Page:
10 March 2014 18:22

Pat’s Corner - Bill Mitchell, Rules & Engine Choices

Category: Pat´s Corner

I had a timely reminder today that it is a long time since I wrote a new blog article.

I guess getting involved with FS India and FS Russia has distracted me, but FSG is still my primary Formula event, so here goes.

 

 

 

 

Vale Bill Mitchell

To start this blog on a sad note, in January we lost another senior international Design Judge when Bill Mitchell passed away at his home in the US.

Bill had never been a judge at FSG because his health precluded airline travel, but had he been available, I would have loved to have him in Hockenheim. Team members who have attended FSAE in the US would have met Bill Mitchell giving feedback on their Design Report.

Bill was best known for his suspension kinematics program ‘Racing by the Numbers’, probably the first of such programs available and an industry favourite until newer graphically based kinematics programs became available.

Bill Mitchell passed away on January 17th at 68 years of age. A sobering thought is he was the same age as me.

A positive reminder of Bill’s passing is that many of the Senior Judges are not getting any younger, so there is a need to form a succession by having new judges come on board.

There is also a need for Judges with a different set of skills. Most of the current Senior Judges have little or no experience with hybrid or modern electric vehicles, so judges with these skills are needed.

If you think you have the skills and a desire to be part of FSG, submit an application to volunteers@formulastudent.de. We would love to hear from you.

 

Rules Committee

The International Rules Committee has a new Chairman from this year when Dr. Andrew Deakin from FSUK takes the seat. This is an important appointment as Andy is the first non US chairman of the committee and so will bring a more cosmopolitan overview to the committee’s business. FS Austria is now part of the Global committee and has a seat on the Rules group. With major events waiting in the wings such as FS Russia, there will be more pressure applied to have genuine global rules rather than the US-centric rules we have had to date.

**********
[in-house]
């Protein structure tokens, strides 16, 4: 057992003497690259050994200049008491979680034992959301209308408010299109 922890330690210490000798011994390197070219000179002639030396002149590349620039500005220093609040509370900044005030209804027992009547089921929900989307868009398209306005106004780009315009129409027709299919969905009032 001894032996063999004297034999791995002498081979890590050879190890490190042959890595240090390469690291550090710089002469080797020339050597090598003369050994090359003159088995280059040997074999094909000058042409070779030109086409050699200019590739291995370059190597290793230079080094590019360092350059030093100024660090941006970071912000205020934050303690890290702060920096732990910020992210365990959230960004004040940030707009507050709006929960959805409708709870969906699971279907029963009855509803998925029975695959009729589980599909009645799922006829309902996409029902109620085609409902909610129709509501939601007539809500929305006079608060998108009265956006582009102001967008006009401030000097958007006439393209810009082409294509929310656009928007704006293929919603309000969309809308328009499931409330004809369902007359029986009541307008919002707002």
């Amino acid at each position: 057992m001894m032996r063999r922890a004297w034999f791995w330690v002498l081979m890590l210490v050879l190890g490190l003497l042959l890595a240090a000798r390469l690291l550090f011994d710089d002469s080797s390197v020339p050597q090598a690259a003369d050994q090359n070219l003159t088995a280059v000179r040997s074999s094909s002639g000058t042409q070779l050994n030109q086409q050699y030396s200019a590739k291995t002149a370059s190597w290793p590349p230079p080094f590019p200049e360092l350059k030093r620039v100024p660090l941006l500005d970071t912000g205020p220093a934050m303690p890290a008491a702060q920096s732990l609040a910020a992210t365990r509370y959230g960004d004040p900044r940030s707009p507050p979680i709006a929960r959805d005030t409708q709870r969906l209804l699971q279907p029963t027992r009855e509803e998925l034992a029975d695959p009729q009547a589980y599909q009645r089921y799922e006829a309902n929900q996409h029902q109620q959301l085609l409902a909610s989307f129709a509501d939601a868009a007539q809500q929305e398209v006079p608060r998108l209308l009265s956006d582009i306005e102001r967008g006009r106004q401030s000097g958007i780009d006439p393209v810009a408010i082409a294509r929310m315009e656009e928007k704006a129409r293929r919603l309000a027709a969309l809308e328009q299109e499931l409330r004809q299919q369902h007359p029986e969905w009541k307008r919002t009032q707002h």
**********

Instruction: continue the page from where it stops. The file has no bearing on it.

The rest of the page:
The reluctance of the Rules committee in the past to adapt to global conditions has threatened to fragment the unity of the global rules that make all FS cars suitable for all competitions. That is not a good situation.

This was brought to a head recently when the FSG management committee instigated some changes to the Formula for cars running at FSG. These related to suspension mounted aero (something that should never have been allowed in the first place) as well as some other needed amendments.

This decision dropped the cat among the pigeons in the global FS/FSAE community, and subsequently the amendments were mostly delayed until they could be discussed at the next Rules Committee meeting.

Such a decision by FSG was necessary to break the rules logjam that has existed because of the unwillingness of the SAE in the US to change a formula they see as working well. But they only see what is happening in the US as SAE representatives rarely visit overseas events, (though we did have Mrs Kaley Zundel from SAE at FSG last year.)